To skeptics, the Breakthrough endeavor is sheer silliness.
"It always struck me as nonsense," said Lawrence M. Krauss, chairman of the physics department at Case Western Reserve University in Cleveland. "There's a lot of thinking-outside-the-box that NASA funds."
Krauss remembered being shocked by the amount of "Star Trek" paraphernalia at a 1997 gathering of scientists sponsored by the project. "I walked into the room and there had to be 50 various models of the U.S.S. Enterprise and posters from the show everywhere," Krauss said. "I really began to question the seriousness of the research."
Though $1.7 million might buy a lot of red Star Fleet ensign uniforms, it's small change for a government agency with an annual budget of $15 billion. NASA's Mars Pathfinder lander cost $171 million to build, including $25 million for the picture-snapping micro-rover. Sending a space shuttle into orbit costs at least $450 million per launch.
The Breakthrough project operates on a comparative shoestring. Millis is its only full-time employee and he relies on volunteers to help shape and focus the work. Most of the research has been carried out by a team of 19 people working on one of the five formal research projects.
Millis said he was particularly cautious about handing out the grants -- even those as small as $5,000 -- because any amount of funding could be seen as wasteful if the work is "essentially looking at garbage."
But don't confuse caution with reluctance. Millis has dreamed of reaching the stars since childhood, when tales of explorers filled his mind with adventure and inspiration. When the Apollo astronauts walked across the moon, Millis found his calling.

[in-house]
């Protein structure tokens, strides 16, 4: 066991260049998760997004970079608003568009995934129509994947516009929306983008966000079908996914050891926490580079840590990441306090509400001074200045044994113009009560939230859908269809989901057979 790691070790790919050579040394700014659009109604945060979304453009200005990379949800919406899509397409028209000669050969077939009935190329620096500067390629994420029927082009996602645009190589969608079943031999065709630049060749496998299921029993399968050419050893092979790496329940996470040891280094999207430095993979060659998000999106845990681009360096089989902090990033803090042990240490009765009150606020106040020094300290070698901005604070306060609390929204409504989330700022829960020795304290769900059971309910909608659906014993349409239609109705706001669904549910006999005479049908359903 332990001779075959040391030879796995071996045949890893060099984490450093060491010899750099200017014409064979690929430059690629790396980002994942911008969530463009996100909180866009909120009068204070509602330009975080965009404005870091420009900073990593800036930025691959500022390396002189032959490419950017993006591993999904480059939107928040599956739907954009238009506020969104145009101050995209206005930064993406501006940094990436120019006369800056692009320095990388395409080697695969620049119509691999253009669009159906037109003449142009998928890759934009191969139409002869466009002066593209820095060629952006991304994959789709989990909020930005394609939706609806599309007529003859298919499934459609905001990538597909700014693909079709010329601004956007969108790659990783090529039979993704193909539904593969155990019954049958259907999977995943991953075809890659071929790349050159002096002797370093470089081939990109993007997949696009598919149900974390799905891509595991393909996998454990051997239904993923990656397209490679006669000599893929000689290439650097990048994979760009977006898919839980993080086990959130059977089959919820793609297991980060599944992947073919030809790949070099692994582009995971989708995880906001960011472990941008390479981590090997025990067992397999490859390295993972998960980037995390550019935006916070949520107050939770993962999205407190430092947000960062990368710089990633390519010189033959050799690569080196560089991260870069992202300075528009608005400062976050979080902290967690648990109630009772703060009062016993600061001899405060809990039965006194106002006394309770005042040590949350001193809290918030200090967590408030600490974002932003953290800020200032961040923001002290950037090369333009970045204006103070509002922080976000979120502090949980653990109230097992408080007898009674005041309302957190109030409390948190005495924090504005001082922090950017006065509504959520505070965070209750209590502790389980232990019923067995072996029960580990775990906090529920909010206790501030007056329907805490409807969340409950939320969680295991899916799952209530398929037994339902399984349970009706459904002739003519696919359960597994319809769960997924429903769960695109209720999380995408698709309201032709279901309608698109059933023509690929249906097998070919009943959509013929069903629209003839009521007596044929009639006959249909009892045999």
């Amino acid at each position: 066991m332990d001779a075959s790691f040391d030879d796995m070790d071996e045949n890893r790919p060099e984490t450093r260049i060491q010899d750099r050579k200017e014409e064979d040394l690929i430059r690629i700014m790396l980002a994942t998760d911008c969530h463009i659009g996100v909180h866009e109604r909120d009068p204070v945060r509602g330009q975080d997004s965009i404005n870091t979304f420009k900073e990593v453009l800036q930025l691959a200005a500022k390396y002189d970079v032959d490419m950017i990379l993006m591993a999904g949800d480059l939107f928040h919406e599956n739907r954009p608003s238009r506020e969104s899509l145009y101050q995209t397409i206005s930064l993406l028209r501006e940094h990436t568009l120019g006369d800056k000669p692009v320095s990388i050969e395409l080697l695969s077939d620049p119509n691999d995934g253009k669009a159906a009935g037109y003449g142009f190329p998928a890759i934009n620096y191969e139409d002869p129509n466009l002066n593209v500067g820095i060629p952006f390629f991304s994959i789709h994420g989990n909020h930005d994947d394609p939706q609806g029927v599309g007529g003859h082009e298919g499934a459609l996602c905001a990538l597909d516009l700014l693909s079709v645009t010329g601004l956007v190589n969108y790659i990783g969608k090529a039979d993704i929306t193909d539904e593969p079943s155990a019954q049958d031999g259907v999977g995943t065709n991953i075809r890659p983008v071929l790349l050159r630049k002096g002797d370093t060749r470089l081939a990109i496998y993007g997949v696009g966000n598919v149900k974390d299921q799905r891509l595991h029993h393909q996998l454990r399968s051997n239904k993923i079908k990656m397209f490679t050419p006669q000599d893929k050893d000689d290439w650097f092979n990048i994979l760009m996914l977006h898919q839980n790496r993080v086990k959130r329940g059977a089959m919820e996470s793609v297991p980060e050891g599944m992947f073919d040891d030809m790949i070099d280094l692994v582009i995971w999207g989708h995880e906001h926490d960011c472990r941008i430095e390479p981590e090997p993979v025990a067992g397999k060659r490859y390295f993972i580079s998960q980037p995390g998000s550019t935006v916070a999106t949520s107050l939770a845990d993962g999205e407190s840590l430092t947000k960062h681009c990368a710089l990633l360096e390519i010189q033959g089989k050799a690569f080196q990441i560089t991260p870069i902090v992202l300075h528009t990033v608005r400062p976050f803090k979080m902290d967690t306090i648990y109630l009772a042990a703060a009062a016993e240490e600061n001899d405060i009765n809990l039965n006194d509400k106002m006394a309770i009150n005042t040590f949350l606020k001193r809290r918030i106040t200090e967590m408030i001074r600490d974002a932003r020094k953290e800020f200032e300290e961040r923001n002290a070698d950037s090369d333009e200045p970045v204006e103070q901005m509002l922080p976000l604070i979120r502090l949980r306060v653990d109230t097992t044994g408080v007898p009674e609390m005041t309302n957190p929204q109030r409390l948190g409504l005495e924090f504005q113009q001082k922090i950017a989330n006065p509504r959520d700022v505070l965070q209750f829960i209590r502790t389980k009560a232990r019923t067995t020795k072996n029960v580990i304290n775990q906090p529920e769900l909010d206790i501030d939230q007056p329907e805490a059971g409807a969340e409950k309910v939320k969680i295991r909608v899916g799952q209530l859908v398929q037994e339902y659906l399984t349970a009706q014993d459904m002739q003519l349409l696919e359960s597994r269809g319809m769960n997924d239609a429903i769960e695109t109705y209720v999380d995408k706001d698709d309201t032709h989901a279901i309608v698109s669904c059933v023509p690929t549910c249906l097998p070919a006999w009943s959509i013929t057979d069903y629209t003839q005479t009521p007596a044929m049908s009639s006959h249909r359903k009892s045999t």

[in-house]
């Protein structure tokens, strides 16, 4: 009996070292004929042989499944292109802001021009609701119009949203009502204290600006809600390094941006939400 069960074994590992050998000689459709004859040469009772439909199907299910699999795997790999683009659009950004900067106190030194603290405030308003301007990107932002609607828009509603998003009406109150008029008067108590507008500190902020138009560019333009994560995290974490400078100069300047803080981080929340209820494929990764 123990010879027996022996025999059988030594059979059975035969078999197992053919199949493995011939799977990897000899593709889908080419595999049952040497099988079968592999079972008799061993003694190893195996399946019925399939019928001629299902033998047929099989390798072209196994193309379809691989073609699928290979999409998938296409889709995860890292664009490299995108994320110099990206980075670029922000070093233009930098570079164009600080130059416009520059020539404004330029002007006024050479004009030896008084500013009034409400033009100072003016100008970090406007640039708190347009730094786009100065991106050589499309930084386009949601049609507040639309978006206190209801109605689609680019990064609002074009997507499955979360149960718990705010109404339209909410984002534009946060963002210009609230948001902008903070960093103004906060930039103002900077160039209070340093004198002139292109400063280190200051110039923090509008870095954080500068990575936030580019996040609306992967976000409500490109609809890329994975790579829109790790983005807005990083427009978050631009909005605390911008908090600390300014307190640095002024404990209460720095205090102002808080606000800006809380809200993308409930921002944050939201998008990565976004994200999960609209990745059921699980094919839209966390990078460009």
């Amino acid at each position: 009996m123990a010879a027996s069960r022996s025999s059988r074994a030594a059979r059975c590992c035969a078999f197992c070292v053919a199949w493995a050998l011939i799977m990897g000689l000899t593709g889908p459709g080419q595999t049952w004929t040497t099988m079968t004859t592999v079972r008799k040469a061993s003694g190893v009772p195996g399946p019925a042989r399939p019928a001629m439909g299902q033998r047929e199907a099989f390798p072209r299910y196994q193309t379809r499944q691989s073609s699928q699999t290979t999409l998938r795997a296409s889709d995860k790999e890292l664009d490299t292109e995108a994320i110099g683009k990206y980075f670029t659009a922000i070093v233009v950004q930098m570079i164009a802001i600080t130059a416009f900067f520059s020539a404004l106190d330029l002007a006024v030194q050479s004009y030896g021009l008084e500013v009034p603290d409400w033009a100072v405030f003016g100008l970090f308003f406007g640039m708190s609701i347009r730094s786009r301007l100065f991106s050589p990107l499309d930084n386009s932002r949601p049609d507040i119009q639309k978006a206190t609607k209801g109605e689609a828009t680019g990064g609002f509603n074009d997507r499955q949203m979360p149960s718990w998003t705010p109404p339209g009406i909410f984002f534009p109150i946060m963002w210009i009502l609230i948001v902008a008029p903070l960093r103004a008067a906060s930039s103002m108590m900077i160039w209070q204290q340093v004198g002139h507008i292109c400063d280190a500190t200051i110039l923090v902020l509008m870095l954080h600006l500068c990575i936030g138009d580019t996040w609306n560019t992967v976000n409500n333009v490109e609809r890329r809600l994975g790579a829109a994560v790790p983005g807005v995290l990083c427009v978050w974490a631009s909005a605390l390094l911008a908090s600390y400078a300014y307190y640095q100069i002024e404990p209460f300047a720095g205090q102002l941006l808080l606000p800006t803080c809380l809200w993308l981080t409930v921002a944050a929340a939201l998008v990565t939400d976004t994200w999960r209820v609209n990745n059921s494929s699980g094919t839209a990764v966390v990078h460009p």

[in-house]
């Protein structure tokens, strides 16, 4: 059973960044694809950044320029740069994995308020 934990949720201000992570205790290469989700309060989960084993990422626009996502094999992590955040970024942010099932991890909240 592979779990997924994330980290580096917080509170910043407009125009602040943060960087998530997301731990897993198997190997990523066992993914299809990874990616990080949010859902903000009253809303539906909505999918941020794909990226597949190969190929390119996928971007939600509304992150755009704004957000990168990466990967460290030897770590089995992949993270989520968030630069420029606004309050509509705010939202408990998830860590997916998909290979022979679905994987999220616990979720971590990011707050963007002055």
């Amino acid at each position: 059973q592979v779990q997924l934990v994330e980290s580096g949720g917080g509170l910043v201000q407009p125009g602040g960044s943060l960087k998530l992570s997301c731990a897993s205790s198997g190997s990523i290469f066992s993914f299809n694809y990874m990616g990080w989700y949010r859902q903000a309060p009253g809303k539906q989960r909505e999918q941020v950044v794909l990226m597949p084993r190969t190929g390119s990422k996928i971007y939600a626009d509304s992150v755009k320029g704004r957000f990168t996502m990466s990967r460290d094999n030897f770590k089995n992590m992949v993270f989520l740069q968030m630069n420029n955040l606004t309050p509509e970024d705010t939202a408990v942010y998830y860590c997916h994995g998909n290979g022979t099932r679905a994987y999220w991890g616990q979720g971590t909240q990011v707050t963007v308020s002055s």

"My impression as a kid was that this was a big, grand challenge," Millis said. "It was a steady march to do something interesting and honorable: for a nation to conquer the frontiers, instead of conquering each other."
When he's not talking about the latest advances in space travel or reading about cutting-edge science, Millis, who lives in the Cleveland suburbs, finds time to catch the latest Hollywood action-adventure film with his wife and two daughters.
And, sometimes, Hollywood comes to him. Over the years, the project's reputation for investigating esoteric science has led many screenwriters to Millis' office seeking the latest out-there research they can then incorporate into their scripts.
"We call NASA all the time," said Andre Bormanis, a writer and informal science consultant for the most recent "Star Trek" spinoff, "Enterprise."
While developing the original TV series in the 1960s, creator Gene Roddenberry tapped scientists in his search for material to use in the show. "Gene insisted on maintaining some sort of scientific credibility," Bormanis said. "The question was the same then as now: What might be fun that we haven't seen on the show, that's real?"
Those long-lasting ties are now more crucial than ever for Millis. In late January, prior to the Space Shuttle Columbia tragedy, NASA decided that the program's funding for the remainder of its fiscal 2003 will be cut. Funding is expected to be reviewed again in 2004. As NASA began tightening its belt, Millis partnered with the Cleveland-based Ohio Aerospace Institute to keep the mission going. Dubbed the Breakthrough Propulsion Physics Consortium, the nonprofit research group is searching for donors to keep the futuristic research alive, said Curtis Smith, a senior program manager at the Ohio Aerospace Institute. Officials estimate the cost of keeping the consortium and its research running at $600,000 a year or more.
In the meantime, Millis will keep plugging away. "When I think back over everything we've done, everything we've tried to achieve, all I can ask is, 'Is this a good thing to be doing?'
"And the only answer is 'Yes.' "